She also noticed how students' social media preferences mature over time. "After some students graduated, they began connecting with me on LinkedIn instead of Facebook," she remarked. ALA/RUSA RSS Reference Research Review recognized Hudson-Ward's research as one of the top nationwide reference studies for measuring the impact of cultural diversity on desired mobile reference services.

To "show students how to govern themselves online," Hudson-Ward developed a seminar, Managing Your Online Identity, geared towards first-year students. The seminar was the library's most highly attended first-year-engagement workshop by students for the past 4 years. The Penn State Abington administration became alarmed about inappropriate social media use among students. While Hudson-Ward emphasized the informational, networking, and enjoyable benefits of social media, she also discussed how the students' digital footprints "are extensions of themselves." "With more than 200 social media platforms available, we guide students to choose platforms that benefit them," said Hudson-Ward.

In addition to covering privacy issues, such as how Facebook amalgamates and sells photos posted on the site without permission, she also addressed how inappropriate content can violate the university's code of conduct for students. After she earned high marks in student evaluations for presentation skills and content, some students invited Hudson-Ward to "study breaks," which she later discovered were keg parties in disguise. As expected, she had to give an impromptu presentation about the codes of conduct surrounding alcoholic beverages.

When Hudson-Ward is not providing social media and marketing counsel, she pursues her other passion, preserving African-American cultural heritage. As an undergraduate double major in African-American Studies and English at Temple University, Hudson-Ward travelled many miles to find primary source material to write research papers. As a hobby, she later compiled her own resources guides about African-American history by taking trips and gathering information from the Library of Congress, Smithsonian, and other archives.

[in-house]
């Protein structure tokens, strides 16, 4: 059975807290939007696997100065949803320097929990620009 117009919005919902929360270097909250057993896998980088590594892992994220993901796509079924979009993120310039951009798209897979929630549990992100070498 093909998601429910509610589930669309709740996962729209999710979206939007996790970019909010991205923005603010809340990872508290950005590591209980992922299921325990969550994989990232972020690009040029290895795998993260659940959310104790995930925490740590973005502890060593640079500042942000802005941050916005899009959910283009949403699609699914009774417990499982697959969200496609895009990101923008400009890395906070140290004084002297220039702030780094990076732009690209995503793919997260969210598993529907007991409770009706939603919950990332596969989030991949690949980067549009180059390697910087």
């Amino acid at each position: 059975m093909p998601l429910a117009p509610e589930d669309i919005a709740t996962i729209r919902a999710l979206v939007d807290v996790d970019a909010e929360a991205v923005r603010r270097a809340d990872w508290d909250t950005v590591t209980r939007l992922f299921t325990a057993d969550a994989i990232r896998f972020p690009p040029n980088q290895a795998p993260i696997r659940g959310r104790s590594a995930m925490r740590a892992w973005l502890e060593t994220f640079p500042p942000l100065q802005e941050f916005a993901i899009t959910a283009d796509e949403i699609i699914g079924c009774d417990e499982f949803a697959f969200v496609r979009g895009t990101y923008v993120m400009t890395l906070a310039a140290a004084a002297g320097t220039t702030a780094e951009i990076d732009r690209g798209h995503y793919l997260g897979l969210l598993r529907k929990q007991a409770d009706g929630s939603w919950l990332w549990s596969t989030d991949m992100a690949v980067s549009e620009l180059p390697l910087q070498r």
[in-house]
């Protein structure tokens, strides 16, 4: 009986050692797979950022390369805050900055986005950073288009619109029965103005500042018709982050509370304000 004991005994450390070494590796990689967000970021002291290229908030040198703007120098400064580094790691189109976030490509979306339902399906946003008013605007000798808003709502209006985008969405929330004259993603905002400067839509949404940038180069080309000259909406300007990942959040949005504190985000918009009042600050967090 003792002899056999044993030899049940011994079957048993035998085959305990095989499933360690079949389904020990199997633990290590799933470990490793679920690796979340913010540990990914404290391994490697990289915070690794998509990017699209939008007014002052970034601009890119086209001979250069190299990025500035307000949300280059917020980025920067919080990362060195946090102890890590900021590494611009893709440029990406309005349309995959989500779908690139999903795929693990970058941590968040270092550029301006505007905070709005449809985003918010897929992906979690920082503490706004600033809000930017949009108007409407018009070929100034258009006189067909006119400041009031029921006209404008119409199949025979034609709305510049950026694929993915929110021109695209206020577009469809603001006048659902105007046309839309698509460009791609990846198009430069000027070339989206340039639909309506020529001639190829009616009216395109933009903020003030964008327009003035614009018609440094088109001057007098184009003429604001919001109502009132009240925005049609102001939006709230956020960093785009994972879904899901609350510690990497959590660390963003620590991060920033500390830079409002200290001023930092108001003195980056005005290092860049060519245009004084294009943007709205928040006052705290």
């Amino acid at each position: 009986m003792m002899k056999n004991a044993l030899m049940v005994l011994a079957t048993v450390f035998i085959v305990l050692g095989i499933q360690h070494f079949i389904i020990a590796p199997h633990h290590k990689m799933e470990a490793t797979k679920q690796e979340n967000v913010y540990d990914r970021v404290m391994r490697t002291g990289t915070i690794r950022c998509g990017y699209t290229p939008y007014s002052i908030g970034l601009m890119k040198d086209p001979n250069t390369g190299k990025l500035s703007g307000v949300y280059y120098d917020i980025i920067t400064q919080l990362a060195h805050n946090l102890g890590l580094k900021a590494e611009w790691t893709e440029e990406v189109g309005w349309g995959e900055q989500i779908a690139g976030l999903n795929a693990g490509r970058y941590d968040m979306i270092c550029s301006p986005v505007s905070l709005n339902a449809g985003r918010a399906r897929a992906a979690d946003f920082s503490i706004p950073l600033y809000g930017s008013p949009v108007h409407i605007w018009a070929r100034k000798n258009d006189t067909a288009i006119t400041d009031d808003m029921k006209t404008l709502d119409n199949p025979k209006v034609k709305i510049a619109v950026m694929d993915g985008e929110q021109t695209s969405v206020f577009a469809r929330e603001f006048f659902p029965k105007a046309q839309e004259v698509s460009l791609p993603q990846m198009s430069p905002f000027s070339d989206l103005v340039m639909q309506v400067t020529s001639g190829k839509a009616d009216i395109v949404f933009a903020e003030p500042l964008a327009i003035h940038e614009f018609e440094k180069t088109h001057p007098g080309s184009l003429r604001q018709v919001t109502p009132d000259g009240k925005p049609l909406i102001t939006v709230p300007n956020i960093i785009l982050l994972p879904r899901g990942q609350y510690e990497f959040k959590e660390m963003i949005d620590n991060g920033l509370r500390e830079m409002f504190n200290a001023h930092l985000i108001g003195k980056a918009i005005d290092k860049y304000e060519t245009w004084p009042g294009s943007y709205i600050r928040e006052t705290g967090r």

With Penn State University Libraries support, she initiated and facilitated the Emilie Davis Diaries Digital Preservation Project, a first-time 10-year collaboration between Penn State University Libraries and the Historical Society of Pennsylvania. The diaries of Emilie Davis, a freeborn African American woman who lived and worked in Civil War era Philadelphia, were digitized, preserved, and made available through open access on the Penn State University Libraries website. The three handwritten pocket diaries include details about the funeral processional of Abraham Lincoln, the Battle of Gettysburg, the New York Draft Riots, the civilian impact of large-scale and minor battles of the Civil War, and a lecture by abolitionist Frederick Douglass. "Making the archival material available digitally is part of our jobs as librarians to make it easier for people to have access to this information," said Hudson-Ward. She has presented research about the project at the Library of Congress and other professional library association meetings, and published peer-reviewed papers. She is creating a project plan to develop a multimedia educational website and a K-12 teacher's guide.

In her spare time, Hudson-Ward is currently refining her Simmons GSLIS doctoral research proposals. One study explores how library leaders refine their leadership skills through community leadership activities. The other study examines how minority female library directors use informal networks for professional success. Simmons GSLIS can expect to hear about Hudson-Ward's achievements in the future.

By Dean's Editorial Fellow Jennifer Moyer